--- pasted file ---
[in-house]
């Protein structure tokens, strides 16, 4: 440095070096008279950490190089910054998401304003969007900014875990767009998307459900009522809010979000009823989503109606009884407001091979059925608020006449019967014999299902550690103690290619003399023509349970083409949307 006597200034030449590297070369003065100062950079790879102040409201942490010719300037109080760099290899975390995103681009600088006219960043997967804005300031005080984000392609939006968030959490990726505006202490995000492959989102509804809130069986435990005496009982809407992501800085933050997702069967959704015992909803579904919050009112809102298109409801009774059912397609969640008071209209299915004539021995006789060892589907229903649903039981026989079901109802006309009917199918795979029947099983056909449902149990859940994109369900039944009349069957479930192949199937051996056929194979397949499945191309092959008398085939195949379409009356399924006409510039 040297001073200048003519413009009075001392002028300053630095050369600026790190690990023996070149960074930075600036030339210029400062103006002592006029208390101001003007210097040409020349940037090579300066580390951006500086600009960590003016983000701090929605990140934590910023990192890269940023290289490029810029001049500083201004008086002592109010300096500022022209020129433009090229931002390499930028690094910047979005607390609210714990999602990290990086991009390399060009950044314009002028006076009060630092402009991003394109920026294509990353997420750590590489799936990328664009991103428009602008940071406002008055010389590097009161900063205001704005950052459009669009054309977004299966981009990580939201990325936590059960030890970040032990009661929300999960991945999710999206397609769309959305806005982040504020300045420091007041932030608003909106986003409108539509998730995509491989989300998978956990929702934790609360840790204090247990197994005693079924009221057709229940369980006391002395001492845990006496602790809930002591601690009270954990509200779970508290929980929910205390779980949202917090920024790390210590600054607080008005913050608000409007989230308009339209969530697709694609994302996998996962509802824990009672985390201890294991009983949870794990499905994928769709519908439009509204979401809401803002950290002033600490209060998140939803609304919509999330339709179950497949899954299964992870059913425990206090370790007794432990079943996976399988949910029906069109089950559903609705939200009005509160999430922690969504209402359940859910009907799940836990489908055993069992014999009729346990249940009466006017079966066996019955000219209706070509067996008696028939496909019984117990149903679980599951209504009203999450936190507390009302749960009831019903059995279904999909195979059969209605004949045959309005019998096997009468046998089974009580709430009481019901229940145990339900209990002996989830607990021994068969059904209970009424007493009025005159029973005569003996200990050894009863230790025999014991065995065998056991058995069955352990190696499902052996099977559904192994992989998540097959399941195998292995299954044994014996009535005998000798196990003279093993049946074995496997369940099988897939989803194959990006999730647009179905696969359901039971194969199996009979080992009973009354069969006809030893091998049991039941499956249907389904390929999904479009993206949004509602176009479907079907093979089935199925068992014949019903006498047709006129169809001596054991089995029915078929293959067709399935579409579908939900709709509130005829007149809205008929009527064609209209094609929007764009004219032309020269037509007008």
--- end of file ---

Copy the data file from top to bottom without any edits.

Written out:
[in-house]
């Protein structure tokens, strides 16, 4: 440095070096008279950490190089910054998401304003969007900014875990767009998307459900009522809010979000009823989503109606009884407001091979059925608020006449019967014999299902550690103690290619003399023509349970083409949307 006597200034030449590297070369003065100062950079790879102040409201942490010719300037109080760099290899975390995103681009600088006219960043997967804005300031005080984000392609939006968030959490990726505006202490995000492959989102509804809130069986435990005496009982809407992501800085933050997702069967959704015992909803579904919050009112809102298109409801009774059912397609969640008071209209299915004539021995006789060892589907229903649903039981026989079901109802006309009917199918795979029947099983056909449902149990859940994109369900039944009349069957479930192949199937051996056929194979397949499945191309092959008398085939195949379409009356399924006409510039 040297001073200048003519413009009075001392002028300053630095050369600026790190690990023996070149960074930075600036030339210029400062103006002592006029208390101001003007210097040409020349940037090579300066580390951006500086600009960590003016983000701090929605990140934590910023990192890269940023290289490029810029001049500083201004008086002592109010300096500022022209020129433009090229931002390499930028690094910047979005607390609210714990999602990290990086991009390399060009950044314009002028006076009060630092402009991003394109920026294509990353997420750590590489799936990328664009991103428009602008940071406002008055010389590097009161900063205001704005950052459009669009054309977004299966981009990580939201990325936590059960030890970040032990009661929300999960991945999710999206397609769309959305806005982040504020300045420091007041932030608003909106986003409108539509998730995509491989989300998978956990929702934790609360840790204090247990197994005693079924009221057709229940369980006391002395001492845990006496602790809930002591601690009270954990509200779970508290929980929910205390779980949202917090920024790390210590600054607080008005913050608000409007989230308009339209969530697709694609994302996998996962509802824990009672985390201890294991009983949870794990499905994928769709519908439009509204979401809401803002950290002033600490209060998140939803609304919509999330339709179950497949899954299964992870059913425990206090370790007794432990079943996976399988949910029906069109089950559903609705939200009005509160999430922690969504209402359940859910009907799940836990489908055993069992014999009729346990249940009466006017079966066996019955000219209706070509067996008696028939496909019984117990149903679980599951209504009203999450936190507390009302749960009831019903059995279904999909195979059969209605004949045959309005019998096997009468046998089974009580709430009481019901229940145990339900209990002996989830607990021994068969059904209970009424007493009025005159029973005569003996200990050894009863230790025999014991065995065998056991058995069955352990190696499902052996099977559904192994992989998540097959399941195998292995299954044994014996009535005998000798196990003279093993049946074995496997369940099988897939989803194959990006999730647009179905696969359901039971194969199996009979080992009973009354069969006809030893091998049991039941499956249907389904390929999904479009993206949004509602176009479907079907093979089935199925068992014949019903006498047709006129169809001596054991089995029915078929293959067709399935579409579908939900709709509130005829007149809205008929009527064609209209094609929007764009004219032309020269037509007008």